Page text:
Will the future archeologists think "well, the localized cultures, mom and pop stores, microbreweries, etc., were the REAL authentic culture of the times, where the enormous dominant sweeping trend that bonded nearly the entire planet was merely a simulation of culture"

???

OF COURSE NOT. WE ARE WHAT WE IS. You don't have to like it, but there it is.
posted by jeff-o-matic at 6:33 PM on April 16, 2015 [4 favorites]


OF COURSE NOT. WE ARE WHAT WE IS. You don't have to like it, but there it is.

Your hypothetical archeologists sound astoundingly bad at their job.
posted by codacorolla at 7:28 PM on April 16, 2015 [1 favorite]


What? How so? As a society, this is how we function. You do not have to like it, but that's how our society currently functions.
posted by jeff-o-matic at 7:46 PM on April 16, 2015


I mean we aspire to be other things, but if a previously unknown volcano went off and buried my apartment in ash, they wouldn't find my aspirations. They'd find my iPad.
posted by You Can't Tip a Buick at 8:50 PM on April 16, 2015 [2 favorites]


" I aspire to worship the chill-out moon goddess. The same Godess we've been digging on for the last 100 years. But these guys keep grabbing us and cutting our hearts out and tossing our corpses down the sides of the pyramids... They're just a bunch of yuppies trying to gentrify the 'hood"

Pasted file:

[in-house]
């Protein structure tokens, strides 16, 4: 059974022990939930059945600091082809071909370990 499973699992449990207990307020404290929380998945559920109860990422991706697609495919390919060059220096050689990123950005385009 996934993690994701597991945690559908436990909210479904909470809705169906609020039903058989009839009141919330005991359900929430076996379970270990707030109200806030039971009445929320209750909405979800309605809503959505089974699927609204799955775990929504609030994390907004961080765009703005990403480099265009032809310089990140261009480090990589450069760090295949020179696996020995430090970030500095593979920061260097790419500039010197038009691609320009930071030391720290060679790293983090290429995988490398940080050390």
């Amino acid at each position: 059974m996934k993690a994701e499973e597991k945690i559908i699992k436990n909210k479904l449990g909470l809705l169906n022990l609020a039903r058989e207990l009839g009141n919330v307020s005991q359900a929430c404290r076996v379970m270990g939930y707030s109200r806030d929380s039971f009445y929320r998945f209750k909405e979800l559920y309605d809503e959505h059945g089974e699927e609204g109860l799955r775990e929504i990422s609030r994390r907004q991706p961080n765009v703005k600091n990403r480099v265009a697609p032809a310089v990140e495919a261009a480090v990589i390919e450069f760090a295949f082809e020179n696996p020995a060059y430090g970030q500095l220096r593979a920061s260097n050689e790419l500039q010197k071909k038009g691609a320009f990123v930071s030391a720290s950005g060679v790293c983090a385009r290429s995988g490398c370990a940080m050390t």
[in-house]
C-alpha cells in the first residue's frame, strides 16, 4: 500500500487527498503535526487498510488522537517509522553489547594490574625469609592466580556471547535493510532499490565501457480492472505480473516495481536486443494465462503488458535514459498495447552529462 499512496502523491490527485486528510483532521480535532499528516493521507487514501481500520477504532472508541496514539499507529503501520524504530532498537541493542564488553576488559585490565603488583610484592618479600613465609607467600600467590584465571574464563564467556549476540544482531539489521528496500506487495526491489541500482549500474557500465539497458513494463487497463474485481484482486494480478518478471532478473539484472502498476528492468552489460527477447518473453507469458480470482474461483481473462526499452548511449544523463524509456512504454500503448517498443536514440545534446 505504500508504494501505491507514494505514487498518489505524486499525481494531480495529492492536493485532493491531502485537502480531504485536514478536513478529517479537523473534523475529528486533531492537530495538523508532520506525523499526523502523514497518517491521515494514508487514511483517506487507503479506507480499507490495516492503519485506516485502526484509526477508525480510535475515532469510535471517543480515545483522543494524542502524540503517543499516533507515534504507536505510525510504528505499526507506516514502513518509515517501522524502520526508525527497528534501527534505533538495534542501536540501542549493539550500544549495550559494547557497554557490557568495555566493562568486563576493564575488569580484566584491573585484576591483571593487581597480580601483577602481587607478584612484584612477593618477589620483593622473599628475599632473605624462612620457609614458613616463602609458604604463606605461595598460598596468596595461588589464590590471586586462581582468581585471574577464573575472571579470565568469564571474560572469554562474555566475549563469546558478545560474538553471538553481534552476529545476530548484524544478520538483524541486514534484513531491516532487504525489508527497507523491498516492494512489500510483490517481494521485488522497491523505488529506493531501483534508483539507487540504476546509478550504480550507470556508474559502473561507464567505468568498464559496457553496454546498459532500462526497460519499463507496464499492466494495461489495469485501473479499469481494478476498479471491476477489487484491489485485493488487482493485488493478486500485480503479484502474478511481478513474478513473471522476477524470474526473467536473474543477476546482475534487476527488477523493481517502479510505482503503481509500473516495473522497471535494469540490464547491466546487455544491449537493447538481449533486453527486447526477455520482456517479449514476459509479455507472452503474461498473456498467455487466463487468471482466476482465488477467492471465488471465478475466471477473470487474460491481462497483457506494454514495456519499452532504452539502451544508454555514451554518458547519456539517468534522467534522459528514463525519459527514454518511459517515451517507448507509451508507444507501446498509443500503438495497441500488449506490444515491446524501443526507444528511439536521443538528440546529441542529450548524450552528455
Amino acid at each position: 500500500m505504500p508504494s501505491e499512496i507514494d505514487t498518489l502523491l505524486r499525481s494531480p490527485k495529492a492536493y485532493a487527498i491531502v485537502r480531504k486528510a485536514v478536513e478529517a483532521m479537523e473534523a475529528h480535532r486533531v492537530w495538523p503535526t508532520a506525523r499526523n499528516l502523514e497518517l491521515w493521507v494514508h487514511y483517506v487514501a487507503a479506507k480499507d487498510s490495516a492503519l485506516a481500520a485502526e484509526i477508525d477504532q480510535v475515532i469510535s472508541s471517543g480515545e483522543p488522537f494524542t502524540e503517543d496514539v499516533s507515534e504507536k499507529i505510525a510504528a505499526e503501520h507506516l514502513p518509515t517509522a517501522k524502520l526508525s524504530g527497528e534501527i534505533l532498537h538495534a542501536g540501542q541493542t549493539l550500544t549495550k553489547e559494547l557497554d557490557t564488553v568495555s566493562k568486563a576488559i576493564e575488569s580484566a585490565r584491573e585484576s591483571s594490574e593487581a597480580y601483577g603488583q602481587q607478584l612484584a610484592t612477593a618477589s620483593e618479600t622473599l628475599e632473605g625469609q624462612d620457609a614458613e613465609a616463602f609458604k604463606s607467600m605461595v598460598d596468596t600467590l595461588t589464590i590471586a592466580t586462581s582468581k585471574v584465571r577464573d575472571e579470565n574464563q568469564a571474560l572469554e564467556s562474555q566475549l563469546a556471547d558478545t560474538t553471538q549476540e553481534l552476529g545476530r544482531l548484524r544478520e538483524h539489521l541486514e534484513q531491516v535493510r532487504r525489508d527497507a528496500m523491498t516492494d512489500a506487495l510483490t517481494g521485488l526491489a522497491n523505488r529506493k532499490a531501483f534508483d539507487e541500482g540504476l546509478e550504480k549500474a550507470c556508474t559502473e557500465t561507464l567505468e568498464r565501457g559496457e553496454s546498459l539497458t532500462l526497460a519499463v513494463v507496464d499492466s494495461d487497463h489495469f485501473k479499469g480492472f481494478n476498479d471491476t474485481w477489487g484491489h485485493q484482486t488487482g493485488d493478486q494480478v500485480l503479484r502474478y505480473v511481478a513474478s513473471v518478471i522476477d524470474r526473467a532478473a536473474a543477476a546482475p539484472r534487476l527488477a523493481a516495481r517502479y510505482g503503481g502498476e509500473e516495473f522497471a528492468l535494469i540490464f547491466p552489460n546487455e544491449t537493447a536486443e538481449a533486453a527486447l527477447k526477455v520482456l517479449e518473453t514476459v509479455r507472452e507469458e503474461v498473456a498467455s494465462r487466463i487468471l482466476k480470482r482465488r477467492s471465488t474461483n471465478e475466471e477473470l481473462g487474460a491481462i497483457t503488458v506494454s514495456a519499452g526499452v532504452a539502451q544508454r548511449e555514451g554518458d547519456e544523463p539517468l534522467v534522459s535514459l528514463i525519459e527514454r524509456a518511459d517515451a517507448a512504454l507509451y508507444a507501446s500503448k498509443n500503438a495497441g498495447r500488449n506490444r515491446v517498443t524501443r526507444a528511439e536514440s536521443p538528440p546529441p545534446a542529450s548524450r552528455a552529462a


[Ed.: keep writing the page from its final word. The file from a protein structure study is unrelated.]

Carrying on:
."
posted by jeff-o-matic at 9:20 PM on April 16, 2015


The "lolwut" part of this was the seeming premise that capitalism exists outside of culture and society.

It's a perfectly valid observation. Do you really believe that the guy in a suit who decides to open a chain of faux-distressed brick pourover cafes exists inside coffee culture and society? He's completely outside it, utterly foreign to it, and knows fuck all about it beyond obvious external appearances and what marketing consultants tell him, but he looks in, and he sees arbitrage.

He doesn't want to be a part of it because culture, or because society. He just wants money.
posted by obiwanwasabi at 10:17 PM on April 16, 2015 [2 favorites]


It's a perfectly valid observation. Do you really believe that the guy in a suit who decides to open a chain of faux-distressed brick pourover cafes exists inside coffee culture and society?

He's a human being who provides coffee to people, definitely knows things about coffee (you can scoff at those things being "what marketing consultants tell him," but people opening up corporate coffee shops know a thing or two about coffee), hell he probably drinks coffee himself. There's no reason to think he's "outside coffee culture," a term so broad that it encompasses him, the people who work at your local independent coffee shop, the old guys sitting at McDonald's and reading the newspaper, and me, even though I drink coffee twice a month at most.

Culture is what people do, not just what you do, not just what the approved "authentic" people do. Starbucks is part of coffee culture, McDonald's is part of food culture; they can be parts of the culture you have no interest in, but that doesn't make them alien.
posted by Bulgaroktonos at 8:49 AM on April 17, 2015 [2 favorites]


It is quite possible that developments in cryptocurrencies, trust mechanisms and automated contracting will make the entire visible scaffolding of economic life disappear entirely from view, creating a perfect simulation of pre-monetary human life.